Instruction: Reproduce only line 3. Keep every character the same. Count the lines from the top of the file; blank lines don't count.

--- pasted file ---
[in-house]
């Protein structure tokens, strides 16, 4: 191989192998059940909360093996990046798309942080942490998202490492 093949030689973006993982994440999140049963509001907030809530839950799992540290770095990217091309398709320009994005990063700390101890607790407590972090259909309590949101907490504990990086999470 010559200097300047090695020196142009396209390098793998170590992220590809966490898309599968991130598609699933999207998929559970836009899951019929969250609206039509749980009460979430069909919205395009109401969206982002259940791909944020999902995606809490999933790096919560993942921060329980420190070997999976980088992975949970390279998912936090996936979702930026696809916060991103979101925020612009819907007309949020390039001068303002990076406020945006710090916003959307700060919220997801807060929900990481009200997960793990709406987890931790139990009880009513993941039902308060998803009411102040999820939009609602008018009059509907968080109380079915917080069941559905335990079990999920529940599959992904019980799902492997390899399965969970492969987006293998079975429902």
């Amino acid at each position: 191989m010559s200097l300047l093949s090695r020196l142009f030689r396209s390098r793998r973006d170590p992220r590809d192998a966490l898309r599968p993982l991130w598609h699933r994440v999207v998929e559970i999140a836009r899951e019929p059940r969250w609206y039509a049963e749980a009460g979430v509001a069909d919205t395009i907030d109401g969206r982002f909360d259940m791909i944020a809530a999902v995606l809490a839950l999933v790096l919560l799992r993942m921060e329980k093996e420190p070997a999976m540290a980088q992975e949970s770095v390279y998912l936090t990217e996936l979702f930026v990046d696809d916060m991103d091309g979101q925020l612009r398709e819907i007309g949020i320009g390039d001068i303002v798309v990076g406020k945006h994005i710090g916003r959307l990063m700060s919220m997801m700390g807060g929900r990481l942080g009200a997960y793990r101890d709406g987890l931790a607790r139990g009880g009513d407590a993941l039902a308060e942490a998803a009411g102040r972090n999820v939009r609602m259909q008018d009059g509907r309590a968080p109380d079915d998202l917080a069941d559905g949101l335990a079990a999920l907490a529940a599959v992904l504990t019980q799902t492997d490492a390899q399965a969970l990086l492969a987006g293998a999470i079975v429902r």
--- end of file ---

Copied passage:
């Amino acid at each position: 191989m010559s200097l300047l093949s090695r020196l142009f030689r396209s390098r793998r973006d170590p992220r590809d192998a966490l898309r599968p993982l991130w598609h699933r994440v999207v998929e559970i999140a836009r899951e019929p059940r969250w609206y039509a049963e749980a009460g979430v509001a069909d919205t395009i907030d109401g969206r982002f909360d259940m791909i944020a809530a999902v995606l809490a839950l999933v790096l919560l799992r993942m921060e329980k093996e420190p070997a999976m540290a980088q992975e949970s770095v390279y998912l936090t990217e996936l979702f930026v990046d696809d916060m991103d091309g979101q925020l612009r398709e819907i007309g949020i320009g390039d001068i303002v798309v990076g406020k945006h994005i710090g916003r959307l990063m700060s919220m997801m700390g807060g929900r990481l942080g009200a997960y793990r101890d709406g987890l931790a607790r139990g009880g009513d407590a993941l039902a308060e942490a998803a009411g102040r972090n999820v939009r609602m259909q008018d009059g509907r309590a968080p109380d079915d998202l917080a069941d559905g949101l335990a079990a999920l907490a529940a599959v992904l504990t019980q799902t492997d490492a390899q399965a969970l990086l492969a987006g293998a999470i079975v429902r």